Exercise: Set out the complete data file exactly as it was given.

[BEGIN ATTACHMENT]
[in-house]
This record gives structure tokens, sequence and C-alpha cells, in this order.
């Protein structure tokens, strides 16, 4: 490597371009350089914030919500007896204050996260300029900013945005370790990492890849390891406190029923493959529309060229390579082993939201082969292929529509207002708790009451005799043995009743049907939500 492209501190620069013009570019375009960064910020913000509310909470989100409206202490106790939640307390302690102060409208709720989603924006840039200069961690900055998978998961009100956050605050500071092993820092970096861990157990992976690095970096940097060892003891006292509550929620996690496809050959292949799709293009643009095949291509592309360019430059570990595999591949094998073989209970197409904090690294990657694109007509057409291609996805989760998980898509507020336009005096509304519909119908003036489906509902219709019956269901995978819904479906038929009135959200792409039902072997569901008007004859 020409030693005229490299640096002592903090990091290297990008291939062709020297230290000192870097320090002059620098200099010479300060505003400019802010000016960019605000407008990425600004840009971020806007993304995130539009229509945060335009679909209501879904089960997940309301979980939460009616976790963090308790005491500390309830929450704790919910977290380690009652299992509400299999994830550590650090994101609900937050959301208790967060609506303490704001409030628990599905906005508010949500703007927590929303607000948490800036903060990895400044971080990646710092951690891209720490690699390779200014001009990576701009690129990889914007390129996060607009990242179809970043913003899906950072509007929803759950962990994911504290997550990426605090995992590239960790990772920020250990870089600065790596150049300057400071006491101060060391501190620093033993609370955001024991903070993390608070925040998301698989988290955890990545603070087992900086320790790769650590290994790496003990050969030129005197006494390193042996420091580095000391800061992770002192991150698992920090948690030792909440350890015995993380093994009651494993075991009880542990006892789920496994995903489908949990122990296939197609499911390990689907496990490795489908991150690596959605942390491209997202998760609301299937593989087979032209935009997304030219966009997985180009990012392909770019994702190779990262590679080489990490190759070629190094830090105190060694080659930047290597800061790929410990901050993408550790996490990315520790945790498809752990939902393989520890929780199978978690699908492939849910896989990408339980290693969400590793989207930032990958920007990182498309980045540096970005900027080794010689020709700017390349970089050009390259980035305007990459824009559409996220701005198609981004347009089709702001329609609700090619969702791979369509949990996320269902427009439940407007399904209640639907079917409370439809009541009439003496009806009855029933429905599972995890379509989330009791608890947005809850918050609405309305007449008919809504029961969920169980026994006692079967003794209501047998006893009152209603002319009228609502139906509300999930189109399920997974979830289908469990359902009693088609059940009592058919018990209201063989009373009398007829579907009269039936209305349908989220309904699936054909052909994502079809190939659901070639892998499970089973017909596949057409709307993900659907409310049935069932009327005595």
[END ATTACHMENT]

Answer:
[in-house]
This record gives structure tokens, sequence and C-alpha cells, in this order.
């Protein structure tokens, strides 16, 4: 490597371009350089914030919500007896204050996260300029900013945005370790990492890849390891406190029923493959529309060229390579082993939201082969292929529509207002708790009451005799043995009743049907939500 492209501190620069013009570019375009960064910020913000509310909470989100409206202490106790939640307390302690102060409208709720989603924006840039200069961690900055998978998961009100956050605050500071092993820092970096861990157990992976690095970096940097060892003891006292509550929620996690496809050959292949799709293009643009095949291509592309360019430059570990595999591949094998073989209970197409904090690294990657694109007509057409291609996805989760998980898509507020336009005096509304519909119908003036489906509902219709019956269901995978819904479906038929009135959200792409039902072997569901008007004859 020409030693005229490299640096002592903090990091290297990008291939062709020297230290000192870097320090002059620098200099010479300060505003400019802010000016960019605000407008990425600004840009971020806007993304995130539009229509945060335009679909209501879904089960997940309301979980939460009616976790963090308790005491500390309830929450704790919910977290380690009652299992509400299999994830550590650090994101609900937050959301208790967060609506303490704001409030628990599905906005508010949500703007927590929303607000948490800036903060990895400044971080990646710092951690891209720490690699390779200014001009990576701009690129990889914007390129996060607009990242179809970043913003899906950072509007929803759950962990994911504290997550990426605090995992590239960790990772920020250990870089600065790596150049300057400071006491101060060391501190620093033993609370955001024991903070993390608070925040998301698989988290955890990545603070087992900086320790790769650590290994790496003990050969030129005197006494390193042996420091580095000391800061992770002192991150698992920090948690030792909440350890015995993380093994009651494993075991009880542990006892789920496994995903489908949990122990296939197609499911390990689907496990490795489908991150690596959605942390491209997202998760609301299937593989087979032209935009997304030219966009997985180009990012392909770019994702190779990262590679080489990490190759070629190094830090105190060694080659930047290597800061790929410990901050993408550790996490990315520790945790498809752990939902393989520890929780199978978690699908492939849910896989990408339980290693969400590793989207930032990958920007990182498309980045540096970005900027080794010689020709700017390349970089050009390259980035305007990459824009559409996220701005198609981004347009089709702001329609609700090619969702791979369509949990996320269902427009439940407007399904209640639907079917409370439809009541009439003496009806009855029933429905599972995890379509989330009791608890947005809850918050609405309305007449008919809504029961969920169980026994006692079967003794209501047998006893009152209603002319009228609502139906509300999930189109399920997974979830289908469990359902009693088609059940009592058919018990209201063989009373009398007829579907009269039936209305349908989220309904699936054909052909994502079809190939659901070639892998499970089973017909596949057409709307993900659907409310049935069932009327005595």